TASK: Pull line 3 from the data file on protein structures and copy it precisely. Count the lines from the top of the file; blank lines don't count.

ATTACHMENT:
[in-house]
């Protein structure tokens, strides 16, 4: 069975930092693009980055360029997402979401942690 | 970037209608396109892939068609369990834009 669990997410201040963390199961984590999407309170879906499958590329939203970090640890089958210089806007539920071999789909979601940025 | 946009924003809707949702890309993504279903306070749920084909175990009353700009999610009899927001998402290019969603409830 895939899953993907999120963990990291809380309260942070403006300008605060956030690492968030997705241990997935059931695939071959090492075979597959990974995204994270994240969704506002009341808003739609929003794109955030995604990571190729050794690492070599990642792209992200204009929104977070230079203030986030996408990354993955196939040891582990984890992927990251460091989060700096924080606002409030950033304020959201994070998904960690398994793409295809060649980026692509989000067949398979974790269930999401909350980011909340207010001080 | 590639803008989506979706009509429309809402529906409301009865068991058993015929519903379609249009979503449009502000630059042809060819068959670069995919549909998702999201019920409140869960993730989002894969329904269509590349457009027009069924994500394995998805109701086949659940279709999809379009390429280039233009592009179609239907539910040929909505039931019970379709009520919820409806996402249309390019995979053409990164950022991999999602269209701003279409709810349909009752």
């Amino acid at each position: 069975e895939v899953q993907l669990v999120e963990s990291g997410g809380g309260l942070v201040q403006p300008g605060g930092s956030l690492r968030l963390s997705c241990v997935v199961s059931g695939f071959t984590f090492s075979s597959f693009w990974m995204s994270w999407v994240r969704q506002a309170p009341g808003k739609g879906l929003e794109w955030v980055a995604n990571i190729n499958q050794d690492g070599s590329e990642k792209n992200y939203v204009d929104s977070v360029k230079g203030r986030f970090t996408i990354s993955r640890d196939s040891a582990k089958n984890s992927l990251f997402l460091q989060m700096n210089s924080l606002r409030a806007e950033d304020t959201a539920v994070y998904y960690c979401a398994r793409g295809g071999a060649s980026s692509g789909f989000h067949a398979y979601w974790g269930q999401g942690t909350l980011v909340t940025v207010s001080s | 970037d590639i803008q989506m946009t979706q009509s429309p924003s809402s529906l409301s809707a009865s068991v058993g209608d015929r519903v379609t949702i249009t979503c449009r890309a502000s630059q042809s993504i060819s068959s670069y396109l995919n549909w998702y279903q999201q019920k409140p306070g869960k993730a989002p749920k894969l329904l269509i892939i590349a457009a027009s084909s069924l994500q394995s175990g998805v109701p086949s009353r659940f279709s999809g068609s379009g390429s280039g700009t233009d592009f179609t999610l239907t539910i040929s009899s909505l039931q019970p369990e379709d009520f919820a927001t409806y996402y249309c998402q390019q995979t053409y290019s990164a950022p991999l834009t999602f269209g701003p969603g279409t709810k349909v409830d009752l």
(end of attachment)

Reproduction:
């Amino acid at each position: 069975e895939v899953q993907l669990v999120e963990s990291g997410g809380g309260l942070v201040q403006p300008g605060g930092s956030l690492r968030l963390s997705c241990v997935v199961s059931g695939f071959t984590f090492s075979s597959f693009w990974m995204s994270w999407v994240r969704q506002a309170p009341g808003k739609g879906l929003e794109w955030v980055a995604n990571i190729n499958q050794d690492g070599s590329e990642k792209n992200y939203v204009d929104s977070v360029k230079g203030r986030f970090t996408i990354s993955r640890d196939s040891a582990k089958n984890s992927l990251f997402l460091q989060m700096n210089s924080l606002r409030a806007e950033d304020t959201a539920v994070y998904y960690c979401a398994r793409g295809g071999a060649s980026s692509g789909f989000h067949a398979y979601w974790g269930q999401g942690t909350l980011v909340t940025v207010s001080s | 970037d590639i803008q989506m946009t979706q009509s429309p924003s809402s529906l409301s809707a009865s068991v058993g209608d015929r519903v379609t949702i249009t979503c449009r890309a502000s630059q042809s993504i060819s068959s670069y396109l995919n549909w998702y279903q999201q019920k409140p306070g869960k993730a989002p749920k894969l329904l269509i892939i590349a457009a027009s084909s069924l994500q394995s175990g998805v109701p086949s009353r659940f279709s999809g068609s379009g390429s280039g700009t233009d592009f179609t999610l239907t539910i040929s009899s909505l039931q019970p369990e379709d009520f919820a927001t409806y996402y249309c998402q390019q995979t053409y290019s990164a950022p991999l834009t999602f269209g701003p969603g279409t709810k349909v409830d009752l």